Your support is critical to our success.
Origin and Habitat: Boswellia socotranaSN|33498]]SN|33498]] is a rare species endemic to Socotra, with a very limited area of occupancy.
Altitude range: 50–600 metres above sea level.
Habitat and Ecology: This species is scattered in dry, semi-deciduous woodland, and less commonly in Croton socotranus shrubland primarily on the coastal plain of the island. It is also associated with ancient stone terraces on the island. Several populations show no sign of regeneration suggesting a decline in the quality of habitat due to the influence of the grazing, combined with changes in the farming and growth of the human population on the island. Moreover, a change in climate, whether global or local, plays its certain role as well, and it is caused by an extensive disruption of vegetative cover. In Socotra there are seven species of Boswellia but only Boswellia socotranaSN|33498]]SN|33498]] is tapped locally for its gum but not at a commercial level.
ENGLISH: Socotran Frankincense Tree
ARABIC ( لعربية ): لبان سقطري
Description: Boswellia socotranaSN|33498]]SN|33498]] is a ground-rooted tree, readily distinguished from all other boswellias on the island by the small leaves which have winged stalks and numerous, small leaflets and the inconspicuous pale greenish-yellow flowers which are borne in short, sparse panicles. Boswellia socotranaSN|33498]]SN|33498]] appears as a vertically spreading shrub or small tree depending on growing condition. The tree can be quite variable in its look.
Stem: The trunk forks low in its tree-like form. In fact, it often looks like two trees growing out of one tree stump. Stiff branches may begin quite low on the woody plant's shrubby variety or more than half way up the trunk on its tree-like variety and often awkwardly contorted. As a tree, the trunk may measure just under 30 in diameter and mature to a height of 7.5 meters. The flaking, peeling bark begins life as reddish brown in colour and mellows to grey with age.
Leaves: The, leaves actually are Made up of many miniature paddle-like, curly or indented leaflets on winged stalks. Several morphotypes with glossy dark evergreen, grey-green, or coppery green leaves were recognised. The leaflets grow in pairs on opposite sides of a foliar axis. The particular compound growth arrangement is called imparipinnate. The foliar line-up therefore produces an odd number of leaflets such that just one leaflet grows at the end of each set of compound leaves.
Flowers: Small borne on the ends of short spikes (panicles), few in number, geranium-like in shape, and greenish-yellow or reddish. Each flower has five variable petals which may be either oblong or ovate.
Fruits (drupes): About the shape and size of a marble.
Bibliography: Major references and further lectures
1) Alessandra Avanzini “Profumi d'Arabia: atti del convegno” L'ERMA di BRETSCHNEIDER, 1997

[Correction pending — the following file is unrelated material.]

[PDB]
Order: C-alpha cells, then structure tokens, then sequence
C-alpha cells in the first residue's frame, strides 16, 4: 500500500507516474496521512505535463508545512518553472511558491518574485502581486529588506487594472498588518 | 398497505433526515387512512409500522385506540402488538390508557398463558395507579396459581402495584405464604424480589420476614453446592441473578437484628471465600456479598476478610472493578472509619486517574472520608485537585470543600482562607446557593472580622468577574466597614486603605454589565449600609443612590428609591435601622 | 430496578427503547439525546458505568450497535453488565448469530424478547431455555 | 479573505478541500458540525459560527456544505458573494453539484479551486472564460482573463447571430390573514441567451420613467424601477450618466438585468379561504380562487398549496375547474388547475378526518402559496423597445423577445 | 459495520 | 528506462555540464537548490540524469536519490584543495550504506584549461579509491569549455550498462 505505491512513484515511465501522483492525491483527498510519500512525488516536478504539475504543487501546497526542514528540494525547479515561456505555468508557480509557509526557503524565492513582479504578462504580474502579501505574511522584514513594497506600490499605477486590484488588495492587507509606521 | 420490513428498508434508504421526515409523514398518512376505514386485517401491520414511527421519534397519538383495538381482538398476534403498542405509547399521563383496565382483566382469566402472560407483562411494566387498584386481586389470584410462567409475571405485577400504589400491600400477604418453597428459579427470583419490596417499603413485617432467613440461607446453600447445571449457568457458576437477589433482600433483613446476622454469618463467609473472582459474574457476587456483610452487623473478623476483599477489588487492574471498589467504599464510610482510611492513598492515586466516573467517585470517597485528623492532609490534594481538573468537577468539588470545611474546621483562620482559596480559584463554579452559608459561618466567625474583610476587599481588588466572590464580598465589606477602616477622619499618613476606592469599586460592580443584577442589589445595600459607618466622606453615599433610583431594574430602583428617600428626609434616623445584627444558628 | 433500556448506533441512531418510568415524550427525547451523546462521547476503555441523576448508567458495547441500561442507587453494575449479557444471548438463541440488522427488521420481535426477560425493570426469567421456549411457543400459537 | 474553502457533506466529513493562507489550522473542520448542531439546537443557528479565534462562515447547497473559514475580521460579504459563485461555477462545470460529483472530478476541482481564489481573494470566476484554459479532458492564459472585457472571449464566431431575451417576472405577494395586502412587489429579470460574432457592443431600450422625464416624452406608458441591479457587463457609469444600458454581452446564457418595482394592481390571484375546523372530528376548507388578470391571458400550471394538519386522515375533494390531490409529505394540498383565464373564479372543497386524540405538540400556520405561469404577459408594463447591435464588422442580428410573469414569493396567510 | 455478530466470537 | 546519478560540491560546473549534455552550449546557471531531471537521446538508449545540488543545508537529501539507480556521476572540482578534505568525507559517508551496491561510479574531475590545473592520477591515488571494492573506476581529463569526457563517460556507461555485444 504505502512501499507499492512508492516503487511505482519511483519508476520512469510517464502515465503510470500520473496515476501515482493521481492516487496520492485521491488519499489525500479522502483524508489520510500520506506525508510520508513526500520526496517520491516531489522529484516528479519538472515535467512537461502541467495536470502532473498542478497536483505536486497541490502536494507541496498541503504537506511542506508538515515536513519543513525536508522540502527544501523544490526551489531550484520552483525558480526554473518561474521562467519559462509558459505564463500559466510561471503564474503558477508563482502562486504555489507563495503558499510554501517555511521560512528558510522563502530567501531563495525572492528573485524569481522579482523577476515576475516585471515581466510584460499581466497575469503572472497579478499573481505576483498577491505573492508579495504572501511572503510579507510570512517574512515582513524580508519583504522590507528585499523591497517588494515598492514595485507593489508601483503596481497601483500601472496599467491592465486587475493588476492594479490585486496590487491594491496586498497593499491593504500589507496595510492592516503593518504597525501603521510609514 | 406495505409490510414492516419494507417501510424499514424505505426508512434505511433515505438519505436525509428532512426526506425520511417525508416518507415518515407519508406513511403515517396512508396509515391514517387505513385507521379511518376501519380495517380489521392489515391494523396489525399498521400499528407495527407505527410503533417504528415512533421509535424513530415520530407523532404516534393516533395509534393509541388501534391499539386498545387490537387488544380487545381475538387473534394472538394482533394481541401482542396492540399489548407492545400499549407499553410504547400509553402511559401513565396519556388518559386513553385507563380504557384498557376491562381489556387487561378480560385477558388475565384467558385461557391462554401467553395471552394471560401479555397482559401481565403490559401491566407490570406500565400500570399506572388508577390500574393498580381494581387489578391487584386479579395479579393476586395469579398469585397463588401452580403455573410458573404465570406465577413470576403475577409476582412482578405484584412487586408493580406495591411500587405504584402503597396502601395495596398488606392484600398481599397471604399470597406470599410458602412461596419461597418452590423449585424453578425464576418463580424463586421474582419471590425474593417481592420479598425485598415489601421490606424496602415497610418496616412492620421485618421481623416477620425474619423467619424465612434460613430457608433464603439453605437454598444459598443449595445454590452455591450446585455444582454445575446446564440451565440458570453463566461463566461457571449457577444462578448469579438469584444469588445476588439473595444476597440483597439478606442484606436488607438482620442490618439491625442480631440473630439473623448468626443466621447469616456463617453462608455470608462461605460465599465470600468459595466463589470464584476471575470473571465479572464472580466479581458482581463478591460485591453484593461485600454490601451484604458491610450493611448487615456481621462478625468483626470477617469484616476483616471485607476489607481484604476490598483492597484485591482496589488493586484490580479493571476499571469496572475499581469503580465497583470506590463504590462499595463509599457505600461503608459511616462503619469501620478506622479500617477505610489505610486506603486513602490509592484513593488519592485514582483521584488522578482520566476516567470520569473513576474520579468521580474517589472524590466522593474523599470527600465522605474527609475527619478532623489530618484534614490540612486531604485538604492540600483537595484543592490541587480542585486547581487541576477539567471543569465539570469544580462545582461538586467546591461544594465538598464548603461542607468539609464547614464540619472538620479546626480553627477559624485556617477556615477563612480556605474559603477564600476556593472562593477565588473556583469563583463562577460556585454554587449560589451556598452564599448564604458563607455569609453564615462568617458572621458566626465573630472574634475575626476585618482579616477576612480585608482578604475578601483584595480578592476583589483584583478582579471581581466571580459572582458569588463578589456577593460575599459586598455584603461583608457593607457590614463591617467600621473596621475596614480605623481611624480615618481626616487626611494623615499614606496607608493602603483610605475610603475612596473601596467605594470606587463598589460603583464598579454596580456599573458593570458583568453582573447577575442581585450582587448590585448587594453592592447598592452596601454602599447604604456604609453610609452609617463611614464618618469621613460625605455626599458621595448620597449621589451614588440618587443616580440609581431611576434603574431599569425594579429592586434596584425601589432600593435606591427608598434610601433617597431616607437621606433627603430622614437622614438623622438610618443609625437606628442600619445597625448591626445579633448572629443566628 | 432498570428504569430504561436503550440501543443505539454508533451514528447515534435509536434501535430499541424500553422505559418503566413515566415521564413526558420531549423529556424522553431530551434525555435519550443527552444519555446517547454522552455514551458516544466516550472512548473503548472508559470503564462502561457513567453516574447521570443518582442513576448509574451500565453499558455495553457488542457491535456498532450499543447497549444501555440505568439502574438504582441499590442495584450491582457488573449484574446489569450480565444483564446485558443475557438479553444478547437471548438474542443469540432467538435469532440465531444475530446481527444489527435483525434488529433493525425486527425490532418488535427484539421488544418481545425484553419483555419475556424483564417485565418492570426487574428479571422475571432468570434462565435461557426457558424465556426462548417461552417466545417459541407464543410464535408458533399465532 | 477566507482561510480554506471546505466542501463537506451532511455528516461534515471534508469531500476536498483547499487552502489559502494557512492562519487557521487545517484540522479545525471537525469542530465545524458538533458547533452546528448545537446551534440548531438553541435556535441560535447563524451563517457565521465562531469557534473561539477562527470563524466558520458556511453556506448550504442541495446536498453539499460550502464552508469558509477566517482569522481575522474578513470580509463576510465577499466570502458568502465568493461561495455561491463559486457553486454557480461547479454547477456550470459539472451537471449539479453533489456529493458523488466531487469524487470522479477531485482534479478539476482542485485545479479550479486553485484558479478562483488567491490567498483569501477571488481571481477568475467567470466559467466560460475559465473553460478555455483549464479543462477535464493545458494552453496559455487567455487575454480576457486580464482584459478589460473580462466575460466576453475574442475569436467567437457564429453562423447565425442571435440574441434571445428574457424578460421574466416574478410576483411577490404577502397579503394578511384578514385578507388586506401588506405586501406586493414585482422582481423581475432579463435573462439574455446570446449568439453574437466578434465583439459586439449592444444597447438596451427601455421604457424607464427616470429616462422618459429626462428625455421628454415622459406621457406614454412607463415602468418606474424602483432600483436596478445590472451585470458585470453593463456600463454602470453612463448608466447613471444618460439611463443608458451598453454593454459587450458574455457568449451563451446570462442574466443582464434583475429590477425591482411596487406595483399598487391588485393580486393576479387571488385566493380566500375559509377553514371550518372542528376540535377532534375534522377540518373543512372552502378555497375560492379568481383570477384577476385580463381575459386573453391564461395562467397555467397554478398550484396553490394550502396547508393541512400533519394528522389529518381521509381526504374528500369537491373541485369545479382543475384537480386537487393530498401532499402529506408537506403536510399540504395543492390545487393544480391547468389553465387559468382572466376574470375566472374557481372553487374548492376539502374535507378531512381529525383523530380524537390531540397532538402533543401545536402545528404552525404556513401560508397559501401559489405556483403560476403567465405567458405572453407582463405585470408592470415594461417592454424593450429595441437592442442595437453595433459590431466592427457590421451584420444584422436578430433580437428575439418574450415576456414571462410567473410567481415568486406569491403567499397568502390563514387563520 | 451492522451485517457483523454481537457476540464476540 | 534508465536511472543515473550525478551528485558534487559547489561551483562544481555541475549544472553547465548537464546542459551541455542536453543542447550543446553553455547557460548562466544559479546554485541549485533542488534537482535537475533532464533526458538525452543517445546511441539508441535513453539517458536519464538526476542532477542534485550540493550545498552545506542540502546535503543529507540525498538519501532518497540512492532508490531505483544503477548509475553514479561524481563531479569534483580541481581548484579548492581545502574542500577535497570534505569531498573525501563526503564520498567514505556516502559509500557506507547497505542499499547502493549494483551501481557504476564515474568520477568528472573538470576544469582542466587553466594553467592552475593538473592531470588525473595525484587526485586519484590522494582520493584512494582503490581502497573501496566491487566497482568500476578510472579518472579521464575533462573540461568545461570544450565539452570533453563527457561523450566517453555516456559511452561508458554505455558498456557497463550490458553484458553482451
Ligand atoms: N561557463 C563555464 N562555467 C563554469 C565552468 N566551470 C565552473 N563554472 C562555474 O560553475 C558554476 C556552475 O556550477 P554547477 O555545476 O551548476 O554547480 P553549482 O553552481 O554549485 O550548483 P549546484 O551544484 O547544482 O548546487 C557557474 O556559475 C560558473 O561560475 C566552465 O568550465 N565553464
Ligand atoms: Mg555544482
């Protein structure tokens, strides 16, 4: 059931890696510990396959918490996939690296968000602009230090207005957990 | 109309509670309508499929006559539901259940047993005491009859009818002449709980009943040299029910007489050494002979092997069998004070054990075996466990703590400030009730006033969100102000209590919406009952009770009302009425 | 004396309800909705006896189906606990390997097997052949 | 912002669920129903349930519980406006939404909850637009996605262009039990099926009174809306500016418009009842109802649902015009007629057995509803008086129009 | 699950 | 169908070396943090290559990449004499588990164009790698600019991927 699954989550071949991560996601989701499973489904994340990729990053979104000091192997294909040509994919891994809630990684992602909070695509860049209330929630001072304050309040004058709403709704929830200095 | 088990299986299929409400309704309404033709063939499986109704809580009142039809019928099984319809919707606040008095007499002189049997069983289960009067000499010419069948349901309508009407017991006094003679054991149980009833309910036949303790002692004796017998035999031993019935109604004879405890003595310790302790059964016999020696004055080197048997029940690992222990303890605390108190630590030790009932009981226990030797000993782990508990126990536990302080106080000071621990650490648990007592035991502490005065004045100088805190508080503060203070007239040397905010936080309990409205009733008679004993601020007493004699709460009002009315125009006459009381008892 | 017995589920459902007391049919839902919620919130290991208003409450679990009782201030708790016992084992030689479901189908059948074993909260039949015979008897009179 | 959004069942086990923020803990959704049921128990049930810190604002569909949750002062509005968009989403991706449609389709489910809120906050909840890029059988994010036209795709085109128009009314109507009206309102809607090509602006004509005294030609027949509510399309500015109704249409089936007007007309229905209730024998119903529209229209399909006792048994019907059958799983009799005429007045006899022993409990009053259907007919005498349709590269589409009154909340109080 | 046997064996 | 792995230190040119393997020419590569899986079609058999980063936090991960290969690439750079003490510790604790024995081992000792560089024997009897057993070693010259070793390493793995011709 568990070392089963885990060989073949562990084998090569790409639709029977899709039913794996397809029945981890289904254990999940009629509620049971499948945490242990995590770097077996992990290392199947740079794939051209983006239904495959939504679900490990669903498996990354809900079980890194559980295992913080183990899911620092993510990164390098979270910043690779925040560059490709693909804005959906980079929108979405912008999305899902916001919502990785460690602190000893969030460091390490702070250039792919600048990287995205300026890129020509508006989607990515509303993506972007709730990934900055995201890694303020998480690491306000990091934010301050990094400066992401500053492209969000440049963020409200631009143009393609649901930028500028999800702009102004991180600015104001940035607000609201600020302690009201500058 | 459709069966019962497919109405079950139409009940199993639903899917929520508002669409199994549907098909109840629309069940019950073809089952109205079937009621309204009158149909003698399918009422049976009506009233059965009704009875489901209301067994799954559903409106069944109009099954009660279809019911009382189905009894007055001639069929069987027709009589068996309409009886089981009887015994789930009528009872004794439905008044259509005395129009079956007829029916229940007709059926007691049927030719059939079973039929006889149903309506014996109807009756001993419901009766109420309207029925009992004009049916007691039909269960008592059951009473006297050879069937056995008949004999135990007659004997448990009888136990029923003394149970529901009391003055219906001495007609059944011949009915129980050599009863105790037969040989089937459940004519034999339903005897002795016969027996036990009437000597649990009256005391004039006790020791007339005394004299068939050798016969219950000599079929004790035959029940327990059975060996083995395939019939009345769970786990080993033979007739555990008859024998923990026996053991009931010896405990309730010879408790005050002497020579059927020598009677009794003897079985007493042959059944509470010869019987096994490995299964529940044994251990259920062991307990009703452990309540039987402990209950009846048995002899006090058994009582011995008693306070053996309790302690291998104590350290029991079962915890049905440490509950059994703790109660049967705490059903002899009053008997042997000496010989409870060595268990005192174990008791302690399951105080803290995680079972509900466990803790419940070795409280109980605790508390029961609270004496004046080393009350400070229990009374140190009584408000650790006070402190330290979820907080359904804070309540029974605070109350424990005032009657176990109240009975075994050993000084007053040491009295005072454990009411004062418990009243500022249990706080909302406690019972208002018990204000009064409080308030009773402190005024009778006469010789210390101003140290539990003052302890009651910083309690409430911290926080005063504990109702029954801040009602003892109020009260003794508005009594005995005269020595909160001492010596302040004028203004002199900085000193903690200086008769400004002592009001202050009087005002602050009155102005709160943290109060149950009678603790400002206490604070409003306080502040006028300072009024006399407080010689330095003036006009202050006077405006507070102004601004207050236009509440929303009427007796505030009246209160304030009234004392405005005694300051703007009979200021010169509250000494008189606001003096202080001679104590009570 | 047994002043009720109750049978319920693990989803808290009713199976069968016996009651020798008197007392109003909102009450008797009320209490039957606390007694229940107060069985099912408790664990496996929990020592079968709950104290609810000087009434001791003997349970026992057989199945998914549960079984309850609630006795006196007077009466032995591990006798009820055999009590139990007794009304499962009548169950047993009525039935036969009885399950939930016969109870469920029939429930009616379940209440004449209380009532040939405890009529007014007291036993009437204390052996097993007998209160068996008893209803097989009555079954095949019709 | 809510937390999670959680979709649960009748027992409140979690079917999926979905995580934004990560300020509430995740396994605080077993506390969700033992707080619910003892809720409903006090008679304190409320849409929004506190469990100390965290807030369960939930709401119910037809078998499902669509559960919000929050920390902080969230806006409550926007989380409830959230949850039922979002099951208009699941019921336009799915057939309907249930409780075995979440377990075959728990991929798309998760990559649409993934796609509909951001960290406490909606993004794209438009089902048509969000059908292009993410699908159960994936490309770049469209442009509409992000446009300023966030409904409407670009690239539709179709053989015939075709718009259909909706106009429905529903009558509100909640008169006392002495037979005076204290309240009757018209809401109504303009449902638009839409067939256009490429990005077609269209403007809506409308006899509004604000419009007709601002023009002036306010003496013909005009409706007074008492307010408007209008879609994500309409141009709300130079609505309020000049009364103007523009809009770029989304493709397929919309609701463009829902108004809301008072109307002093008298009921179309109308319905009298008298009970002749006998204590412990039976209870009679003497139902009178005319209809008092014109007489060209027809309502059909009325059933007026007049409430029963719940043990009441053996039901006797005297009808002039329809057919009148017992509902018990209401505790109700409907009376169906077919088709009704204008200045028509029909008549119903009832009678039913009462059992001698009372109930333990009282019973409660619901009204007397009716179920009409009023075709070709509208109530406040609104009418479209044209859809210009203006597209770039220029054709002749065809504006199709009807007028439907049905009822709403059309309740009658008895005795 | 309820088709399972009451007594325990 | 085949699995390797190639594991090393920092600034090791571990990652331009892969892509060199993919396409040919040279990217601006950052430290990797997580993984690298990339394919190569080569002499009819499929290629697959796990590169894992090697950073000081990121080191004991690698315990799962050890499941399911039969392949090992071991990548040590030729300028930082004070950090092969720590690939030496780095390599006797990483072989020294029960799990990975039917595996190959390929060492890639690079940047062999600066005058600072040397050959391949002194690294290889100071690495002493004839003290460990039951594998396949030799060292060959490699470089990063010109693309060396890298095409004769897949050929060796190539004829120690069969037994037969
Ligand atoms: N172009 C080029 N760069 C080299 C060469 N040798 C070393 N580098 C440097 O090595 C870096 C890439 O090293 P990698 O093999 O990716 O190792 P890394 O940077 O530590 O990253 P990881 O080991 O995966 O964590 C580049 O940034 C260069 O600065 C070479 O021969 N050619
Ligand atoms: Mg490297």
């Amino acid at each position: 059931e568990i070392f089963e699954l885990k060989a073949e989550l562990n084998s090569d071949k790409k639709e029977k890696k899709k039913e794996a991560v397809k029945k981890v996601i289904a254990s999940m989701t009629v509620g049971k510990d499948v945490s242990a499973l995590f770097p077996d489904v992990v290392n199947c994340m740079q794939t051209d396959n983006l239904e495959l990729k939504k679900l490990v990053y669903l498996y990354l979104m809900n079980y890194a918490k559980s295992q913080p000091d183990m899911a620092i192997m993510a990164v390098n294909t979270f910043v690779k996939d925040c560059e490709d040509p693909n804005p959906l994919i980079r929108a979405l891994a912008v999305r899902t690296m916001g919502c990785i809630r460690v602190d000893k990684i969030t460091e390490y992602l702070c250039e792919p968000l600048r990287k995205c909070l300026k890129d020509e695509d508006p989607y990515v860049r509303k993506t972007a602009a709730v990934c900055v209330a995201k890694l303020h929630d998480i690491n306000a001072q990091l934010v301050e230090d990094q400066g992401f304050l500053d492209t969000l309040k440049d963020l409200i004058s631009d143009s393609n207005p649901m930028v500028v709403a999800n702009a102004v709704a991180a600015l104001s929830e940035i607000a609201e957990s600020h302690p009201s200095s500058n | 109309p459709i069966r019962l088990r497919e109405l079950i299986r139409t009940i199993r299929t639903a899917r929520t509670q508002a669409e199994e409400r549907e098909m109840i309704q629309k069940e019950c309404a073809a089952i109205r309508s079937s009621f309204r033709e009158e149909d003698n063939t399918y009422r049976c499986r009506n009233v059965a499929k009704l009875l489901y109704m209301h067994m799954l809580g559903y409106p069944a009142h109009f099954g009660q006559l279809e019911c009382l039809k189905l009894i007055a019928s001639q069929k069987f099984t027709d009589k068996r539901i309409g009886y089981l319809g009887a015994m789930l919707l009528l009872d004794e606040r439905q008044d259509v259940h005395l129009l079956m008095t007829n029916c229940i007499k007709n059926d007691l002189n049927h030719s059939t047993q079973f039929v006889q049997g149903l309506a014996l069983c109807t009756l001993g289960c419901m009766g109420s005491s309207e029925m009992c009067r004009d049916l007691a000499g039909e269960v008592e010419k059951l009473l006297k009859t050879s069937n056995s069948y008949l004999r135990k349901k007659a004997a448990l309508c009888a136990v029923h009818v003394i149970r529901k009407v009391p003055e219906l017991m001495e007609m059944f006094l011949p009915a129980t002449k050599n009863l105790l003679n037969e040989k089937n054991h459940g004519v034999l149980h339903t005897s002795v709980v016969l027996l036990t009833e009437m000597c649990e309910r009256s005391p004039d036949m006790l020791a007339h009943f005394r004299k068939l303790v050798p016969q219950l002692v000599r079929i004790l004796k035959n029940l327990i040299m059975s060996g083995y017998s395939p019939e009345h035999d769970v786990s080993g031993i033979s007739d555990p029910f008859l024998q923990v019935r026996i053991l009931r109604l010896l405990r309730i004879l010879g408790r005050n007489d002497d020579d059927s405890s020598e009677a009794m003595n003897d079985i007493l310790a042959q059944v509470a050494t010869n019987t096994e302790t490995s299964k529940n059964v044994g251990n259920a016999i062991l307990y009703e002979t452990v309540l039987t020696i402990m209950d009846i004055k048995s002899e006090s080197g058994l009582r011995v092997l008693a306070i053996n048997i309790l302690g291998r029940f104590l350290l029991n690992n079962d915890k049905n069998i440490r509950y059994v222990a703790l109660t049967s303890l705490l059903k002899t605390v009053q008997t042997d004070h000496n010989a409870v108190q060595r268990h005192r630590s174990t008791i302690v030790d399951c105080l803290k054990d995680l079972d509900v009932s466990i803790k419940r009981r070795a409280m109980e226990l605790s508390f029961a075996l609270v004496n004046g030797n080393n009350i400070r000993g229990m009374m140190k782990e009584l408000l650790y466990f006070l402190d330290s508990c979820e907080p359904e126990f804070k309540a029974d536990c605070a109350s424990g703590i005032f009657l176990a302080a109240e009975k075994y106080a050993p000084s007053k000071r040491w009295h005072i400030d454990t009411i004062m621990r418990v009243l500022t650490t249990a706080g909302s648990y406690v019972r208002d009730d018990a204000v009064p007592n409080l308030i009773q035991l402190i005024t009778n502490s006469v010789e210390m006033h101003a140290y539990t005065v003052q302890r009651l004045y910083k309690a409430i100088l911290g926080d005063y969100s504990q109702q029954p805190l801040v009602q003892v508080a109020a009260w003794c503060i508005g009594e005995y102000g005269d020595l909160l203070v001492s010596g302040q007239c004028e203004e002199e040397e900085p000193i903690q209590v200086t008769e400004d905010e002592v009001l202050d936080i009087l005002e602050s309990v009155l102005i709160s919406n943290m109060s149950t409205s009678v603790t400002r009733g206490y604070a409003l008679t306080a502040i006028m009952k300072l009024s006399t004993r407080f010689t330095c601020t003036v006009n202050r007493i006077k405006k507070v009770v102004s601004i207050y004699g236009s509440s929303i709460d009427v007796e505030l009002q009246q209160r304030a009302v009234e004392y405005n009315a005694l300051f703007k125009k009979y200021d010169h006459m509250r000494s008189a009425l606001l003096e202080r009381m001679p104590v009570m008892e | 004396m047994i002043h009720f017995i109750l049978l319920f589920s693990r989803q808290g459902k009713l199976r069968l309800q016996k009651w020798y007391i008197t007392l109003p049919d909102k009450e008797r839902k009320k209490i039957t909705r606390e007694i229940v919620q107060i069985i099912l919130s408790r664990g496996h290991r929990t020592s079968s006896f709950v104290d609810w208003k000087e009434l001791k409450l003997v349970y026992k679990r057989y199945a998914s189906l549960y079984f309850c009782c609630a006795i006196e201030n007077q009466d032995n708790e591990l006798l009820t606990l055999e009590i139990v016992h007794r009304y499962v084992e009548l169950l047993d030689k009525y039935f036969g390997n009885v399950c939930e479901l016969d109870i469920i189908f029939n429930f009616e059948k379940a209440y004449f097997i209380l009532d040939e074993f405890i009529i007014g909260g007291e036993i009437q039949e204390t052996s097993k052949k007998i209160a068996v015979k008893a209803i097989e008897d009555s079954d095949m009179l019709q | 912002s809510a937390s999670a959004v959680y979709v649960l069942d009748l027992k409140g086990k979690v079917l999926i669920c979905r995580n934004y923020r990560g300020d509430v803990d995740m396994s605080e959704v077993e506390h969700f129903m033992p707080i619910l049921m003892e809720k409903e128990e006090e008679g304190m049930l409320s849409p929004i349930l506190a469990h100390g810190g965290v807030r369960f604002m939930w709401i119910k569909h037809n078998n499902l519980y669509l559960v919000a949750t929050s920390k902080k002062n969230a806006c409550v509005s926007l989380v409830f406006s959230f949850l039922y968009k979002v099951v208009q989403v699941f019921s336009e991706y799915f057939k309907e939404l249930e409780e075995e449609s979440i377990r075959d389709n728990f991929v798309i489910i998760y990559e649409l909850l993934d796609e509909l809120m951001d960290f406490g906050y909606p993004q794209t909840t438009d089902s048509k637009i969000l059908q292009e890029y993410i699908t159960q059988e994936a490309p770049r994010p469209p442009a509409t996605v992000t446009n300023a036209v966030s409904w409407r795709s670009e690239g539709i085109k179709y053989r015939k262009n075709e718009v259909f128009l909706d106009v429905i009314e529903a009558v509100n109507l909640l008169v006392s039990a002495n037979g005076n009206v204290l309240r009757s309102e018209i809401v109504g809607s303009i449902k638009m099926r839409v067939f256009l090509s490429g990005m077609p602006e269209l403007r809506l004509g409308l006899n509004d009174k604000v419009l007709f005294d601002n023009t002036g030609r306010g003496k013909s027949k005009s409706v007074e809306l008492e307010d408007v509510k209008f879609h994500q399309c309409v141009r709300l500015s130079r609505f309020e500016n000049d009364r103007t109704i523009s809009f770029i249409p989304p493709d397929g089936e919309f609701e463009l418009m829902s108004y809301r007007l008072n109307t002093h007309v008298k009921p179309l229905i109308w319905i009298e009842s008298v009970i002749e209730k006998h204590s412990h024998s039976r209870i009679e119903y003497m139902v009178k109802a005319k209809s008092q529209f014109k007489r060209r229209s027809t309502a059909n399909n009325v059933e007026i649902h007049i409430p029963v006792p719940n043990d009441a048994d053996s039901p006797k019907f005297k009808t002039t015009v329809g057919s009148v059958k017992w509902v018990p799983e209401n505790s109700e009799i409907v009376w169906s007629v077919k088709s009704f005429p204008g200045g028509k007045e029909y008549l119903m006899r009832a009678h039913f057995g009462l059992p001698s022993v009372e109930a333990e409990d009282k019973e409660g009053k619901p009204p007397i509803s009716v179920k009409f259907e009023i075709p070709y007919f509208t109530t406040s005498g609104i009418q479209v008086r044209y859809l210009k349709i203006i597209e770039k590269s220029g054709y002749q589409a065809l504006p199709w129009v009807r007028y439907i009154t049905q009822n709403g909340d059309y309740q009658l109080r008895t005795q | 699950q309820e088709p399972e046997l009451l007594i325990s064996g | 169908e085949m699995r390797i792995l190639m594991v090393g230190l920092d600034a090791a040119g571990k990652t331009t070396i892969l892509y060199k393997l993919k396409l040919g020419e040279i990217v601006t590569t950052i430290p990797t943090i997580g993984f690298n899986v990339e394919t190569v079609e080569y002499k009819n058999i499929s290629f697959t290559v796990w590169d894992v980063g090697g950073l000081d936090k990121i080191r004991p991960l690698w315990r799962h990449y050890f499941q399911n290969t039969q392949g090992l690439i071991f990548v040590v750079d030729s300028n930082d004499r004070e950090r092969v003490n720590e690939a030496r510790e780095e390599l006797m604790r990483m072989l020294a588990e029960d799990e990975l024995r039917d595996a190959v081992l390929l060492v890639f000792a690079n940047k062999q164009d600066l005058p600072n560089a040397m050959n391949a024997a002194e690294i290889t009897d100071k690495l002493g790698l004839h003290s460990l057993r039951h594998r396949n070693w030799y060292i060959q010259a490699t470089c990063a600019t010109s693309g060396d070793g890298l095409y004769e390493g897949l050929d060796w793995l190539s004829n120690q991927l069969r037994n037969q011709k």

2) Miller, A. 2004. Boswellia socotrana. The IUCN Red List of Threatened Species 2004: e.T30416A9546843. http://dx.doi.org/10.2305/IUCN.UK.2004.RLTS.T30416A9546843.en. Downloaded on 04 January 2017.
3) Miller, A.G. “Completed data collection forms and comments concerning the threatened trees of Socotra and Yemen.” 1997.
4) Botting, Douglas. “Island of the Dragon’s Blood. London: Hodder and Stoughton”, 1958.
5) Oldfield, S., Lusty, C. and MacKinven, A. (compilers). “The World List of Threatened Trees.” World Conservation Press, Cambridge, UK. 1998.
6) Grainne Grant “Socotra: Hub of the Frankincense Trade” Explorations : An Undergraduate Research Journal 2005
7) LVONČÍK SMUEL, MADĚRA PETR, VOLAŘÍK DANIEL, VRŠKOVÝ BORIS, HABROVÁ HANA “FIRST PROPOSAL OF SEED REGIONS FOR FRANKINCENSE TREES (BOSWELLIA SPP.) ON SOCOTRA ISLAND” Journal of Landscape Ecology (2013), Vol: 6 / No. 3.
8) Michele De Sanctis, Achmed Adeeb, Alessio Farcomeni, Chiara Patriarca, Achmed Saed & Fabio Attorre “Classification and distribution patterns of plant communities on Socotra Island, Yemen” Applied Vegetation Science && (2012)
9) Moser, Charles K. "The isle of frankincense." National Geographic Magazine, Volume 33 (March 1918): 267-278.
10) “Socotra Frankincense Tree (Boswellia socotrana): Island of the Phoenix and its Vulnerable Incense” available on line at: https://wizzley.com/socotra-frankincense-tree-boswellia-socotrana/
Boswellia socotrana Photo by: © Plantemania
Boswellia socotrana Photo by: © Plantemania
Cultivation and Propagation: The Socotran Frankincense Tree (Boswellia socotranaSN|33498]]SN|33498]]) is a favorite bonsai species amongst bonsai enthusiasts. It is a slow-growing species and plants are sensitive to frost. Socotran Frankincense Trees are accustomed to high heat, intense light and low humidity and moisture in their native habitats. But what they are familiar with in the wild does not have to be carried out to the letter in cultivation. In fact, they particularly will appreciate not having to experience extended, extreme drought as long as they do not end up the waterlogged victim of fungal root rot. Quite easily actually, and strangely enough, they are killed more from love than neglect. Over-watering in winter is probably the biggest cause of death with this species. They have very soft wood and if it receives too much water in the dry months can quite easily rot. It does not put out a deep taproot but develops a good network of smaller roots and can be planted in quite shallow pots. From a bonsai point of view, another very desirable feature of this species is its ability to heal from quite drastic surgery.
Propagation: By means of seed and cuttings.
Uses: The oleogum resin is locally harvested and burned as incense.
|Back to Boswellia index|
|Back to Burseraceae index|
|Back to Trees Encyclopedia index|